Bulls beaten at their own game by similarly-styled Grizzlies


Bulls beaten at their own game by similarly-styled Grizzlies

MEMPHISBeaten at their own game. Monday nights 80-71 loss to the Grizzlies at the FedEx Forum was the type of rugged, low-scoring, defensive-minded affair that the Bulls usually thrive in.

But against a team thats just as physical, feels like they should own the glass and has the depth to send waves of bodies against their opponents, as well as weather the storm through a rough start, the Bulls didnt have enough in the tank against Memphis.

The Bulls lost the battle of the boards for the third straight game and notched their lowest point total since scoring 67 points against Minnesota on Jan. 30, 2008.

But beyond that, the frustration and feeling of helplessness in the visitors locker room was palpable late Monday evening off of the famed Beale Street strip in the downtown section of the Bluff City.

The combination of frontcourt stars Zach Randolph and Marc Gasoldespite not having great offensive nightswearing the Bulls down inside as a major part of the Grizzlies 51-39 rebounding edge, underrated point guard Mike Conley Jr. and a bench featuring unlikely contributors like backup shooting guard Wayne Ellington and his trio of long bombs in the second quarter were key elements to the final result.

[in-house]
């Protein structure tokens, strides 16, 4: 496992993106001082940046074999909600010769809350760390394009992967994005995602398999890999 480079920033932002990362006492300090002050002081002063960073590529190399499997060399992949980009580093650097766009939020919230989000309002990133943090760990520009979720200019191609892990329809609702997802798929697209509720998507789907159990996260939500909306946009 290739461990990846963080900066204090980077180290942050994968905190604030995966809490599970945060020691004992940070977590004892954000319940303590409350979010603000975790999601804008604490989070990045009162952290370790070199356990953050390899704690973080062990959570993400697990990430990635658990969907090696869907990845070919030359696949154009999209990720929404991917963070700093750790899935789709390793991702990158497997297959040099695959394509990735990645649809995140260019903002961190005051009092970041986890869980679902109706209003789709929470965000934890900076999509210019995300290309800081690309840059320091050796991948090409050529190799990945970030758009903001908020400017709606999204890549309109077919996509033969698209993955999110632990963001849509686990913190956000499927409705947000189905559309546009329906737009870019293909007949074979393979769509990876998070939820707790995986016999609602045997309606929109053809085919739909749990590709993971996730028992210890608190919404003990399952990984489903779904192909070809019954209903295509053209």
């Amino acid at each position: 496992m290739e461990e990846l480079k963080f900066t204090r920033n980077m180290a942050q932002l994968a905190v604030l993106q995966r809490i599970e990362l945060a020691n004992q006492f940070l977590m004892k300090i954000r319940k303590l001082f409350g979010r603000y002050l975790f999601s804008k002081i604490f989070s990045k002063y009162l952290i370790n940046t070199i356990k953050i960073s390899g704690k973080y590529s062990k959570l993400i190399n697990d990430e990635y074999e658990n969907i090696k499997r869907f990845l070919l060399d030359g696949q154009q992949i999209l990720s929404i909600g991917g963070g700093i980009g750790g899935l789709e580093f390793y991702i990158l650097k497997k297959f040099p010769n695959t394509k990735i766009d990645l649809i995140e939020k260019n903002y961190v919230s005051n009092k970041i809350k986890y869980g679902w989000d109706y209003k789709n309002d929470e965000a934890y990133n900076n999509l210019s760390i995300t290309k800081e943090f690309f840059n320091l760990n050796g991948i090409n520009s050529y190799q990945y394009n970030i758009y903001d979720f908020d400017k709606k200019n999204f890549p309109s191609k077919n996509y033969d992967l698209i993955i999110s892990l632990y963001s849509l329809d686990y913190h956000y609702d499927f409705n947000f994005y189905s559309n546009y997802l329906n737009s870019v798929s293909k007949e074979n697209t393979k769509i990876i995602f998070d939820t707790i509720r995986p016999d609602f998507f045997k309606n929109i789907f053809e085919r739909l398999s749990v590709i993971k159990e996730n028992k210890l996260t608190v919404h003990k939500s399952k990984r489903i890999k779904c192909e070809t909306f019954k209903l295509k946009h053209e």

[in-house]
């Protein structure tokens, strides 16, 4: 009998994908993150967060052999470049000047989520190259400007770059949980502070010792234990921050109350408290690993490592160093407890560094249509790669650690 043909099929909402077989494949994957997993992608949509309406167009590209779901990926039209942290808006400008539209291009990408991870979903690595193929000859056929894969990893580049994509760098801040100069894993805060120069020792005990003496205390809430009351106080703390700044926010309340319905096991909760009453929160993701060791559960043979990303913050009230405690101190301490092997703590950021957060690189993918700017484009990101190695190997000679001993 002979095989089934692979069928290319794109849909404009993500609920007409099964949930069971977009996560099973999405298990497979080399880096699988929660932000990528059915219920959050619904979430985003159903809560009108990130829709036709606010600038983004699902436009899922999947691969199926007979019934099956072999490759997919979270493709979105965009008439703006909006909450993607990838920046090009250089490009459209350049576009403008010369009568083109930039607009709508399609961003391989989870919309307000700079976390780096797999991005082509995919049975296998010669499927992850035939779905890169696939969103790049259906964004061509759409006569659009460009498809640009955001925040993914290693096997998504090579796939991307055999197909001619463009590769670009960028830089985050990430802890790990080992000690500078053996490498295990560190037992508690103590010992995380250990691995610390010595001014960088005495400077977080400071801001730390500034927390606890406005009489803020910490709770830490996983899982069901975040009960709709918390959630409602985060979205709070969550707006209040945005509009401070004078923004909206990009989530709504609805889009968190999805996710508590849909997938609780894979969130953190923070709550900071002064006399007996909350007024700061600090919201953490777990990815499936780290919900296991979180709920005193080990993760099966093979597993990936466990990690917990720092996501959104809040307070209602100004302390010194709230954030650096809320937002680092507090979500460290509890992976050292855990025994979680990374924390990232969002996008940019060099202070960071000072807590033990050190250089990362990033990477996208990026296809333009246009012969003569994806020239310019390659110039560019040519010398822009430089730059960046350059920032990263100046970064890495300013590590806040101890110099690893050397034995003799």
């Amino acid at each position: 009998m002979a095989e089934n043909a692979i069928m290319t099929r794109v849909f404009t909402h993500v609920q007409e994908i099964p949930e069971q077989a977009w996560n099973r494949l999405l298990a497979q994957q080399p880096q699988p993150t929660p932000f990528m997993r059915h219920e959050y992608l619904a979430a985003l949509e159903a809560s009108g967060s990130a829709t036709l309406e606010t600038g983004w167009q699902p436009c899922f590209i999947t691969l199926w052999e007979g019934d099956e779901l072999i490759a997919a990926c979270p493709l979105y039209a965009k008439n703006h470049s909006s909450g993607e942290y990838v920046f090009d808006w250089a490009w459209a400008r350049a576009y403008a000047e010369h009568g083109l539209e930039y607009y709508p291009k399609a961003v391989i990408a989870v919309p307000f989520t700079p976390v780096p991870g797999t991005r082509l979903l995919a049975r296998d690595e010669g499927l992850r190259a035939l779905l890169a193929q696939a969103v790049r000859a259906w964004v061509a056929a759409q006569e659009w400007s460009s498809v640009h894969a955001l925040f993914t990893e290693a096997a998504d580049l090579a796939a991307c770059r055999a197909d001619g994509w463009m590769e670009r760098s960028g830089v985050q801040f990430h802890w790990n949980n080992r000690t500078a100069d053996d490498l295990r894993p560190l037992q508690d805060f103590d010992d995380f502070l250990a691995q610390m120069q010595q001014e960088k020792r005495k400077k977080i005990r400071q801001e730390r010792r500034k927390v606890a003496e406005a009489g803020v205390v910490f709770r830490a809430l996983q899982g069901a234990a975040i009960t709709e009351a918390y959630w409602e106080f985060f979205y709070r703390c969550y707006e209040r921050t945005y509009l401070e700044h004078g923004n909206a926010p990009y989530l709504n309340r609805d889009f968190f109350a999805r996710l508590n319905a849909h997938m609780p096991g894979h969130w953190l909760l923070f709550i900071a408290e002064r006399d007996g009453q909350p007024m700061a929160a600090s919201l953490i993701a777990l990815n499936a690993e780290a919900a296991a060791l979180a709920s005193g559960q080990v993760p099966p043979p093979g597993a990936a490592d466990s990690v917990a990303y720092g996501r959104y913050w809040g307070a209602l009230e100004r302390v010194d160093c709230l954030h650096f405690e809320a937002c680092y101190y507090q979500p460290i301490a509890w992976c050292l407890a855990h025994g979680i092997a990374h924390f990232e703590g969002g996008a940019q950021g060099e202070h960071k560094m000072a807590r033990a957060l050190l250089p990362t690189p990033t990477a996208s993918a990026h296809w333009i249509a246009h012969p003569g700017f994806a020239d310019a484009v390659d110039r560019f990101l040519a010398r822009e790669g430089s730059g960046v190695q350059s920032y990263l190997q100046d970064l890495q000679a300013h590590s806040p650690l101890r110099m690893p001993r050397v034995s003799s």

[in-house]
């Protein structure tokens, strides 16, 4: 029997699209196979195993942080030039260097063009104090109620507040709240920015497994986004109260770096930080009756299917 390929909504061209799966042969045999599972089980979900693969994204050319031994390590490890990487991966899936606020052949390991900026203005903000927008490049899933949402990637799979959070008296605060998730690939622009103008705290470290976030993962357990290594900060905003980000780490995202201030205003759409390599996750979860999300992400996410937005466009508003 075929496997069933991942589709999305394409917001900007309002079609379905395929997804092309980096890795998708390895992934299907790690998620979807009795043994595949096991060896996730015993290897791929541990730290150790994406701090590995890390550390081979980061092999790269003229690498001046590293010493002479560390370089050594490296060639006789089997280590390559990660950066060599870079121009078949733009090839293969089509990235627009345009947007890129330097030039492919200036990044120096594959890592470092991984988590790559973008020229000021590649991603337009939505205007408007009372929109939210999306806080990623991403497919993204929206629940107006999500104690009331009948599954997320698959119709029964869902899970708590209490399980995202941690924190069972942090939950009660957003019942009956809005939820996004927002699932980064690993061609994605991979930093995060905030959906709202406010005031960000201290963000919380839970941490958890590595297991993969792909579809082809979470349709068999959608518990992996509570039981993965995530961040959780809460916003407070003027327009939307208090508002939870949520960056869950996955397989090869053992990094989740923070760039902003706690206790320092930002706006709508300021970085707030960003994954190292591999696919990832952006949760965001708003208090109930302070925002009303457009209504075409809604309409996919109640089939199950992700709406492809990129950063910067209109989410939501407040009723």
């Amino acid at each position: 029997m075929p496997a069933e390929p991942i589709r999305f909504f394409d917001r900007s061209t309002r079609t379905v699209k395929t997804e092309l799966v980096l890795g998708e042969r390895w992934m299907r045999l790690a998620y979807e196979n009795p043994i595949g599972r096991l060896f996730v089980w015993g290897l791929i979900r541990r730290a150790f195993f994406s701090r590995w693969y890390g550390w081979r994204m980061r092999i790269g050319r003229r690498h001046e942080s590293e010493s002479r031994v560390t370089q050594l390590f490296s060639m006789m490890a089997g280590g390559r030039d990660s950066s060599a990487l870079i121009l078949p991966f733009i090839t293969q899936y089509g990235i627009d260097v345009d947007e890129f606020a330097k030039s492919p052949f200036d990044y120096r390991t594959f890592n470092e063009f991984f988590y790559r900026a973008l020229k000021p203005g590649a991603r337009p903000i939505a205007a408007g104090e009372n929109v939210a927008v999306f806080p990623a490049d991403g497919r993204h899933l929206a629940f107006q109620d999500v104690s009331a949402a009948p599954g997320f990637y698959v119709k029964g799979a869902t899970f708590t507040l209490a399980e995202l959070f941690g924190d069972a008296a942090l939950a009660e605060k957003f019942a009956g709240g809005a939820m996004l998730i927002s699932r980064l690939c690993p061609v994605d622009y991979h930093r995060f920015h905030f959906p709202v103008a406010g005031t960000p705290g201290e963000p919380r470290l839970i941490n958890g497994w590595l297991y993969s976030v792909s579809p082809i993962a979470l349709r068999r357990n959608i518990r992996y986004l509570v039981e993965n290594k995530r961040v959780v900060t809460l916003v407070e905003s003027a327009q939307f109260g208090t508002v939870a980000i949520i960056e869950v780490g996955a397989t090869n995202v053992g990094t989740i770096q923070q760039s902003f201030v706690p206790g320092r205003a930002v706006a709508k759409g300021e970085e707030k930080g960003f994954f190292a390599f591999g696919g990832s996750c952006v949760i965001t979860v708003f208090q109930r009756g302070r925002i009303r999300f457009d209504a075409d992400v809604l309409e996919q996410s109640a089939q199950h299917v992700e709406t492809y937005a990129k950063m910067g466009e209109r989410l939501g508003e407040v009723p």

I think its always what we failed to do. Thats what you can control. I think our defense was pretty good. We just got out-rebounded. Weve got to do a better job of rebounding the ball as a team. We got a lot of good stops and then we ran in transition, Joakim Noah said afterwards.

Weve got to get better at scoring in transition. Were getting good stops and were getting out on the break, and were just not getting those easy points. Were turning the ball over a little bit too much on the break. If we can score on those, well be better.

Weve just got to get in the battle a little bit more. Theyre a great rebounding team. I think that the last game was a little bit different, he continued. Their physicality hurt us a little bit. Weve definitely got to a better job.